B. Judicial Developments

1. NetChoice v. Paxton, 49 F.4th 439 (5th Cir. Sept 16, 2022) (Paxton)

In our prior annual report, we discussed the Eleventh Circuit’s May 23, 2022 decision in NetChoice v. Attorney General of Florida (since retitled NetChoice v. Moody), No. 21-12355, in which a panel of the Eleventh Circuit affirmed a lower court decision preliminarily enjoining a Florida statute, S.B. 7072, that regulates the activities of social media platforms operating within Florida (Moody).

Less than four months after Moody, a panel of the Fifth Circuit issued Paxton. In stark contrast to the Eleventh Circuit’s decision in Moody, the Fifth Circuit panel upheld the constitutionality of Texas legislation that regulates certain practices of larger social media platform companies (whom the panel refers to as “Platforms”) that do business in Texas, in particular those companies’ censorship practices.

The Texas statute, known as House Bill 20 (H.B. 20), prohibits social media platforms with more than fifty million monthly active users that conduct business in Texas from censoring a user’s speech based on the user’s viewpoint (with exceptions for certain categories of restricted speech). In particular, Section 7 of H.B. 20 provides:

A social media platform may not censor a user, a user’s expression, or a user’s ability to receive the expression of another person based on:

(1) the viewpoint of the user or another person;

(2) the viewpoint represented in the user’s expression or another person’s expression; or

(3) a user’s geographic location in this state or any part of this state.1

Section 7 in turn defines “censor” to mean “to block, ban, remove, deplatform, demonetize, de-boost, restrict, deny equal access or visibility to, or otherwise discriminate against expression.” For Section 7 to apply, a user must reside in Texas, do business in Texas, or share or receive ideas and information in Texas. Section 7 also has a narrow remedial scheme. While censored users may sue for declaratory and injunctive relief (as may the Texas Attorney General), no damages actions are permitted.2

Similar to some of the provisions of the Florida statute that the Eleventh Circuit found to violate the First Amendment in Moody, Section 2 of H.B. 20 imposes certain disclosure and operational requirements on social media platform companies, including requirements to (1) publish an “acceptable use policy” that explains the type of content the platform allows, how the platform enforces the use policy, and how users can report violations of the use policy; (2) publish a “biannual transparency report” that provides various statistics related to the platform’s content moderation efforts; and (3) establish a complaint-and-appeal system for its users.3

As was the case with the Florida statute, NetChoice and another trade association representing computer and technology-based companies sought a preliminary injunction against H.B. 20 in federal district court (for the Western District of Texas). NetChoice asserted that H.B. 20 was facially unconstitutional, and could not be enforced against any person at any time, because it violated the platform company’s free speech rights under the First Amendment. The district court agreed with the trade association plaintiffs.4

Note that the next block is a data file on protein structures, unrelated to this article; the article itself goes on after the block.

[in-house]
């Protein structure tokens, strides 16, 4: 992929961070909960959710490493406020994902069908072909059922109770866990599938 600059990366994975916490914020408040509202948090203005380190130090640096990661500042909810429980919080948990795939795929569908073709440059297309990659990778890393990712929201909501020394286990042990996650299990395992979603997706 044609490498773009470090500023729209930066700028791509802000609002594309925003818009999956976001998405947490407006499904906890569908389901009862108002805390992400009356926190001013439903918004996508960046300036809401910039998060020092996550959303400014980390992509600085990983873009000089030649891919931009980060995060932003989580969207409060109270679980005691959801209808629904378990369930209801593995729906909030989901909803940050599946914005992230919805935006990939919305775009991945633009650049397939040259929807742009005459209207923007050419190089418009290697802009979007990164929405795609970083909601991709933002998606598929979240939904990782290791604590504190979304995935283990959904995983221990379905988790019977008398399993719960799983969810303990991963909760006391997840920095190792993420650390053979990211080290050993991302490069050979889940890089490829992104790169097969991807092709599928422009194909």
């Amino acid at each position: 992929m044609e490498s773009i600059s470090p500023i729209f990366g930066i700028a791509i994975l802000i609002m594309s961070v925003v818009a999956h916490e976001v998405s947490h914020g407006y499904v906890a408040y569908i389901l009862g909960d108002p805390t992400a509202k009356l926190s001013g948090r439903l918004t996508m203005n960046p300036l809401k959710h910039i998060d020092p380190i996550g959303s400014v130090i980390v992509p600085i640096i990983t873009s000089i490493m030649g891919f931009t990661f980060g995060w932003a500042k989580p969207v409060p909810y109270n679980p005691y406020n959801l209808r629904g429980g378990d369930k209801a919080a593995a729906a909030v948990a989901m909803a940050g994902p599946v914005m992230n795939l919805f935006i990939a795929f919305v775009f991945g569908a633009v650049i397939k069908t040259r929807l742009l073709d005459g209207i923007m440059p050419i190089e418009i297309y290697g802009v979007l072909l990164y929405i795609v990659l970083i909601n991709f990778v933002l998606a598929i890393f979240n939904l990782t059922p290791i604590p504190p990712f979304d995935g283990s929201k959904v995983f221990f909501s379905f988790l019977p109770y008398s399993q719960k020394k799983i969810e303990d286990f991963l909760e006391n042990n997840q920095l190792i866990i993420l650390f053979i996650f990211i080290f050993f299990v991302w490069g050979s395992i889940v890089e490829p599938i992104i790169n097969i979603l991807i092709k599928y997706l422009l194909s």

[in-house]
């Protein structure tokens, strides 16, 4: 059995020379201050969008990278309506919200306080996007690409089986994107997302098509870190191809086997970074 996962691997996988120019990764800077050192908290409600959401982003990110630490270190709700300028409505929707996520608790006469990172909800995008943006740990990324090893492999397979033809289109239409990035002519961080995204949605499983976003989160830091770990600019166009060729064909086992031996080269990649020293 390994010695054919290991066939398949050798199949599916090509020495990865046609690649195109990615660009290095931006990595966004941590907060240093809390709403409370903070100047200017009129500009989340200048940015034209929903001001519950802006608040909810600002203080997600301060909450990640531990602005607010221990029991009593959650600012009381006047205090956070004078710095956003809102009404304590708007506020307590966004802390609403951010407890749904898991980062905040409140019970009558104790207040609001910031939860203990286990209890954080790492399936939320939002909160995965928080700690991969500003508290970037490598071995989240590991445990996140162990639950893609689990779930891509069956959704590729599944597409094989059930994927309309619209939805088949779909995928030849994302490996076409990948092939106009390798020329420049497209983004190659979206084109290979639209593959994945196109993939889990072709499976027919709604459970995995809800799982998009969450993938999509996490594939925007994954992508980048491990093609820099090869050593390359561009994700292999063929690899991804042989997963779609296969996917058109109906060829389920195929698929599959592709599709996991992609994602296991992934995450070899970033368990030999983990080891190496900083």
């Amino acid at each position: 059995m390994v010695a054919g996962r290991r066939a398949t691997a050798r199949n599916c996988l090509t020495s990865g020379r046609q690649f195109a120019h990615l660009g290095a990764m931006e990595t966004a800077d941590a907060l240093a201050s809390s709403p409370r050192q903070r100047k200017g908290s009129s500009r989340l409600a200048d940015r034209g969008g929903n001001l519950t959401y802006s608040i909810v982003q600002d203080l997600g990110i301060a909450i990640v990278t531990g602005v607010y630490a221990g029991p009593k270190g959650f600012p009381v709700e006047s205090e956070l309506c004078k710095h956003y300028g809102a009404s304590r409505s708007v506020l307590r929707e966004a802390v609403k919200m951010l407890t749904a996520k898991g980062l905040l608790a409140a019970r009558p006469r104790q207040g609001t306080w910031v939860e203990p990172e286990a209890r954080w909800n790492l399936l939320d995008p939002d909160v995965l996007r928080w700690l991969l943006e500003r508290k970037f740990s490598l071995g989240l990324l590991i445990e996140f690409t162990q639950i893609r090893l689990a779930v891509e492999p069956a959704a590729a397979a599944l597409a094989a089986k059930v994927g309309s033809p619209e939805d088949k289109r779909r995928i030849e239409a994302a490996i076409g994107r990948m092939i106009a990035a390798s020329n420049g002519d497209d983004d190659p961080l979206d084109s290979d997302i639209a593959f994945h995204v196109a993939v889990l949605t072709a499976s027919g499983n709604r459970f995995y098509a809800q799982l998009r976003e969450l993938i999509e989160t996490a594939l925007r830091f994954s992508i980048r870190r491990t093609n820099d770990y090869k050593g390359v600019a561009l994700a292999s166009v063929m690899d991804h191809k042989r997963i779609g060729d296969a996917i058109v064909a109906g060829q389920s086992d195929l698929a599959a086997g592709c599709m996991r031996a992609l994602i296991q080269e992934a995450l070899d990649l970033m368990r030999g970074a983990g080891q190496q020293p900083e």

The district court started its analysis with the premise that social media platforms are not common carriers, even though H.B. 20 expressly classified such platforms as common carriers. It then held that Section 7 was facially unconstitutional because the platform companies’ “editorial discretion” was protected from state regulation by the First Amendment, as established by many of the same Supreme Court cases that the Eleventh Circuit relied on in its Moody opinion—Tornillo, Pacific Gas & Electric, and Hurley.5 The district court also found that Section 2 of H.B. 20 was facially unconstitutional because the disclosure and operational requirements it imposed were inordinately burdensome and would chill the social media platforms’ speech by disincentivizing them from engaging in viewpoint-based censorship. The district court further found that H.B. 20 discriminated against speech based on the content and speaker because it permitted censorship of some content (in its exceptions to its anti-censorship provisions) and because it only applied to large social media platforms.6

In its 2–1 decision on the merits, the Fifth Circuit panel rejected all of the district court’s holdings (although Judge Southwick issued a separate opinion in which he dissented from the majority’s holding that Section 7 of H.B. 20 is constitutional but concurred with its holding that Section 2 of H.B. 20 is constitutional). Of particular note, the panel majority drew a sharp distinction between the types of speech protected by the First Amendment and the censorship activities of the social media platform companies that H.B. 20 sought to regulate.

The panel majority began its analysis by criticizing the district court’s reasoning—or according to the panel majority, lack thereof—for finding that H.B. 20 was facially invalid. After providing a refresher on the limits of the federal court’s authority under Article III of the Constitution, the panel majority concluded that the sole legal basis for the platform companies’ facial challenge to H.B. 20 was the First Amendment overbreadth doctrine, which serves as an exception to the general Article III bar against federal courts vetoing state statutes before those statutes are enforced. The panel majority concluded that the overbreadth doctrine does not apply to Section 7 of H.B. 20, for three reasons. First, Section 7 does not chill speech, which is the primary concern of the overbreadth doctrine; instead, it chills censorship. Second, the overbreadth doctrine is meant to protect third parties who cannot undertake the burden of as-applied litigation and therefore whose speech is likely to be chilled by an overbroad law; that chilled speech concern was inapplicable here because the plaintiff trade associations represent all of the platform companies affected by H.B. 20, those platform companies are large, well-heeled corporations with an armada of attorneys hired to protect their censorship rights, and H.B. 20 imposes no potential criminal sanctions or damages liability on those platform companies. Third, the platform companies’ principal challenges to the facial validity of H.B. 20 consist of “whataboutisms”—speculations about the most extreme hypothetical applications of H.B. 20. According to the panel majority, those hypothetical whataboutisms only reinforce the conclusion that Section 7 chills no speech whatsoever; it instead chills censorship, to the extent it chills anything.7 As the panel majority put it, “[W]e cannot find any cases, from any court, that suggest a would-be censor can bring a First Amendment overbreadth challenge because a regulation chills its efforts to prevent others from speaking.”8